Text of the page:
Feb 19, 2021 12:00 AM EST
Being forced to work from home does not save one from paying hefty taxes to come April 15. For some, they might even be subjected to higher income taxes - depending on where they have decided to work remotely.
The majority had no choice but to transform their living room or bedroom into an office when the pandemic hit in 2020. However, some have decided, for various reasons, to take their work to another state - probably to keep their parents or relatives at a summer home, among other reasons.
This makes tax computations quite complicated because tax rates differ according to the state. Not everyone knows that, but ignorance does not change the laws.
"Working remotely in another state may - and often does - subject the individual to tax in that state," explained James O'Rilley, CPA and tax director for Doeren Mayhew in Troy. He added that for some people, this means their overall tax bill can even be higher.
For instance, if a higher tax rate is paid to the state where a Michigan resident is working remotely, for example, then he or she is likely to get a tax credit in Michigan. Still, that credit is only limited to Michigan's state income tax rate of 4.25%, the expert explained further.
Based on a survey conducted by the American Institute of the CPAs, 70% of the participants did not know that working remotely in other states could affect the total amount of state taxes they need to pay.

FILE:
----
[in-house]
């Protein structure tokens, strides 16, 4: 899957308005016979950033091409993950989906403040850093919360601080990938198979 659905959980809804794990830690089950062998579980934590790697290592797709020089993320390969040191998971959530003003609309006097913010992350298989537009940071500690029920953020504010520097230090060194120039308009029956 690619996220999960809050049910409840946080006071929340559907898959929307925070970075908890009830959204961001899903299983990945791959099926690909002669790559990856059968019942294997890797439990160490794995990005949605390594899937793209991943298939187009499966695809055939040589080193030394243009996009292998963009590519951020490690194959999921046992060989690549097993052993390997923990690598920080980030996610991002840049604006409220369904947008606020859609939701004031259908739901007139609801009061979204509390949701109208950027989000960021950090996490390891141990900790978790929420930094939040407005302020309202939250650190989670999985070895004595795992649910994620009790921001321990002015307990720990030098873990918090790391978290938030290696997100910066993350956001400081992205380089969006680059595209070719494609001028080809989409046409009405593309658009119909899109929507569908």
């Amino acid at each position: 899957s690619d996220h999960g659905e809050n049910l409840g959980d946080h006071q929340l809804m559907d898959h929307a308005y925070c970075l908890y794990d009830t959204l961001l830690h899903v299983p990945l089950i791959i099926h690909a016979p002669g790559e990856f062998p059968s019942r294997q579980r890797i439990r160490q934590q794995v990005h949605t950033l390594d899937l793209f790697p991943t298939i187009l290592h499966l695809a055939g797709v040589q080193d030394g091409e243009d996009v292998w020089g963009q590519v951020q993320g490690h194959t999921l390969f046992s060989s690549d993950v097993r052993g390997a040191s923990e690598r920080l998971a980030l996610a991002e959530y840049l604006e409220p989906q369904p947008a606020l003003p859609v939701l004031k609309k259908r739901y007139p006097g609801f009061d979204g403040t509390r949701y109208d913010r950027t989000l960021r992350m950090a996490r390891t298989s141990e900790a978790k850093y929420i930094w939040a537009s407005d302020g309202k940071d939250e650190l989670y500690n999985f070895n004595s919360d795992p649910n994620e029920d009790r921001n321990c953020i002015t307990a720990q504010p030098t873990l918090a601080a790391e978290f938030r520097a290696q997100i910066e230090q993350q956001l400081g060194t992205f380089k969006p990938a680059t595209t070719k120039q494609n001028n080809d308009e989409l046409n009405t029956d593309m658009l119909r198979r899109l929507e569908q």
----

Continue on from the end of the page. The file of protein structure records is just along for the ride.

Also, over 50% claimed they did not know that the number of days they have worked outside where their physical workplaces are located could also alter their tax obligations.
"Your tax situation is probably a lot more complicated in 2020 than in the past if you have been in multiple states," said Eileen Sherr, director of tax policy and advocacy at the American Institute of CPAs in Washington, D.C.
The same organization had conducted a poll back in October 2020. The results revealed that around 30% of those who worked remotely during the height of the pandemic said they had worked in another state that was outside of where their listed office or business is located.
One strange finding is that some people even worked in three or more states at the time. The issue is that they did not even track the number of days they have worked out of their own states.
Naturally, around 60% did not change their tax withholding. They are not safe because the accounting experts claimed that they could still owe taxes if they did not have taxes withheld outside their home state and worked elsewhere.
It's unclear how states keep track of where people work, but "it's a gotcha waiting to happen," said Maureen Riehl, partner with MultiState Associates and executive director for the Mobile Workforce Coalition.
The coalition, which has garnered the support of the Michigan Chamber of Commerce, Masco, and 400 more institutions, urged states across the country to put a uniform 30-day threshold for personal income tax withholding and return filing requirements for out-of-state residents.
They believe that if there's a 30-day window, the employer and employee can adjust and prepare for the state tax obligations and requirements and pay the right amount.
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